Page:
won't break, or have to use sites that are prone to frequent breakage). 
By contrast, tool vendors (who, in this case, are really not helped 
either, as I mentioned above) are a much less significant concern.
> A substantial proportion of SVG already seems to be moved from one 
> tool to another. Allowing a new syntax would mean breaking 
> compatibility with the existing toolset - something that doesn't seem 
> to have any justifiable motivation beyond an assertion that people 
> will suddenly start badly hand-coding complex SVG graphics en masse, 
> despite the evidence. 
Having a text/html wrapper around the SVG already breaks compatibility 
with existing tools. I really think the ability to open a file, search 
for the SVG fragment, copy it into a new file and be sure that file will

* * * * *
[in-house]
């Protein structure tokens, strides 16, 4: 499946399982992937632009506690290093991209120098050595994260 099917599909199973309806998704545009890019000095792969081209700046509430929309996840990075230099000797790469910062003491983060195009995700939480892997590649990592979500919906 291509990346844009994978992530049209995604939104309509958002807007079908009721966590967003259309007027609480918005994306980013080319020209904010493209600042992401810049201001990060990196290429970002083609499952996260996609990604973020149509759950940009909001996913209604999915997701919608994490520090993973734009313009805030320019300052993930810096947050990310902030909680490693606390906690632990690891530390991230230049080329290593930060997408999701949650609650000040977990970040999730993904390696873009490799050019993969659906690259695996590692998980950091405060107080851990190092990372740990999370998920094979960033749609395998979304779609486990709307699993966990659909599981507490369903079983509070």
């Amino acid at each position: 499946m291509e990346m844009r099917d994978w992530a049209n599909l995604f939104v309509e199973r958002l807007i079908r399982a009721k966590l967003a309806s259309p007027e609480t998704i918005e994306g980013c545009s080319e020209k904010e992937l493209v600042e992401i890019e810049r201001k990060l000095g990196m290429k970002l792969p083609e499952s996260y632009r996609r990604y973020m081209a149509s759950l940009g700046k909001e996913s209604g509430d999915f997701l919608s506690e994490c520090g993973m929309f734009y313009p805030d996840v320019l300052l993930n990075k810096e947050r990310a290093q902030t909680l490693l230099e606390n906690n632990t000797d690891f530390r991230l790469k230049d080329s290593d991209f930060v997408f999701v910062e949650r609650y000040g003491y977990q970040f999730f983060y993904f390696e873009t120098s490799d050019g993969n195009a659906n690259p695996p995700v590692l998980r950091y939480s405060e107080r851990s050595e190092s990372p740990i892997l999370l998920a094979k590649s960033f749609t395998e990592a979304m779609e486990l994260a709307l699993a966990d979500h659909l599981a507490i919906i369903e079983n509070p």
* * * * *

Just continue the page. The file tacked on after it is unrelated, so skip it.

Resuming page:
open in a legacy SVG editor is being vastly overplayed; it seems 
considerably more useful to have SVG editors implement text/html parsers 
so that users can open any HTML file and edit the SVG fragments without 
needing to get their hands dirty with the markup.
> (Yes, people do hand-code it. I hand code the majority of my own SVG, 
> and I generally get it right. Where I haven't, losing the error 
> correction of relatively strict interpretation is more than enough 
> reason for me to prefer the strict handling to be maintained. I 
> appreciate the portability of code between existing tools and devices 
> far more than I can ustify any desire to be allowed to do sloppier work).
>
I suspect that, in the specific case of SVG, the prevalence of tools for 
creating  static documents means that the big win for tolerance of 
syntactic errors is in the dynamic generation of documents. The fact 
that SVG is not presently implemented in IE and cannot currently be 
integrated with error-tolerant HTML is probably limiting the number of 
people who complain about the failings  of SVG in this context.

[1] http://www.becontrary.com/debates/xml_or_text_for_python_templates
Received on Sunday, 28 September 2008 17:22:21 GMT